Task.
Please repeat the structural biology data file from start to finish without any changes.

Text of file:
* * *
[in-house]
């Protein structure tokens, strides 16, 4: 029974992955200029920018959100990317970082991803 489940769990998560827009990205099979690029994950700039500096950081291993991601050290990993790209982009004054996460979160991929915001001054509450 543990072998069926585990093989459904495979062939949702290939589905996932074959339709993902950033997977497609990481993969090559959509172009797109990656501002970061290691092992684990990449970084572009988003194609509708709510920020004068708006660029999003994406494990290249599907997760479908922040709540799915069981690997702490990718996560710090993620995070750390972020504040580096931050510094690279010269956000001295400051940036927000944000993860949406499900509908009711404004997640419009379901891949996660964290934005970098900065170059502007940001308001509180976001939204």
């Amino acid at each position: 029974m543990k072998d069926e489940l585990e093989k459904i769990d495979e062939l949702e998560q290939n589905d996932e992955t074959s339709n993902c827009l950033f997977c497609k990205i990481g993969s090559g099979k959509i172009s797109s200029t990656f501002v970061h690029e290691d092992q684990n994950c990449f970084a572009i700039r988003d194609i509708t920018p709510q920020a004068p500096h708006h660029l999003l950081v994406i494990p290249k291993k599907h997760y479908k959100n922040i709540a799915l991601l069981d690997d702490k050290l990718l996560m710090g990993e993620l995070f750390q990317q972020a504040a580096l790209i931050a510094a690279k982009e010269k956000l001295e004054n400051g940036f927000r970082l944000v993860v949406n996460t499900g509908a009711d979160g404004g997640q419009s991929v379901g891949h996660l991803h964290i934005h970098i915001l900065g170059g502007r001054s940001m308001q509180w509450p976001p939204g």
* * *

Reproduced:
[in-house]
């Protein structure tokens, strides 16, 4: 029974992955200029920018959100990317970082991803 489940769990998560827009990205099979690029994950700039500096950081291993991601050290990993790209982009004054996460979160991929915001001054509450 543990072998069926585990093989459904495979062939949702290939589905996932074959339709993902950033997977497609990481993969090559959509172009797109990656501002970061290691092992684990990449970084572009988003194609509708709510920020004068708006660029999003994406494990290249599907997760479908922040709540799915069981690997702490990718996560710090993620995070750390972020504040580096931050510094690279010269956000001295400051940036927000944000993860949406499900509908009711404004997640419009379901891949996660964290934005970098900065170059502007940001308001509180976001939204």
């Amino acid at each position: 029974m543990k072998d069926e489940l585990e093989k459904i769990d495979e062939l949702e998560q290939n589905d996932e992955t074959s339709n993902c827009l950033f997977c497609k990205i990481g993969s090559g099979k959509i172009s797109s200029t990656f501002v970061h690029e290691d092992q684990n994950c990449f970084a572009i700039r988003d194609i509708t920018p709510q920020a004068p500096h708006h660029l999003l950081v994406i494990p290249k291993k599907h997760y479908k959100n922040i709540a799915l991601l069981d690997d702490k050290l990718l996560m710090g990993e993620l995070f750390q990317q972020a504040a580096l790209i931050a510094a690279k982009e010269k956000l001295e004054n400051g940036f927000r970082l944000v993860v949406n996460t499900g509908a009711d979160g404004g997640q419009s991929v379901g891949h996660l991803h964290i934005h970098i915001l900065g170059g502007r001054s940001m308001q509180w509450p976001p939204g």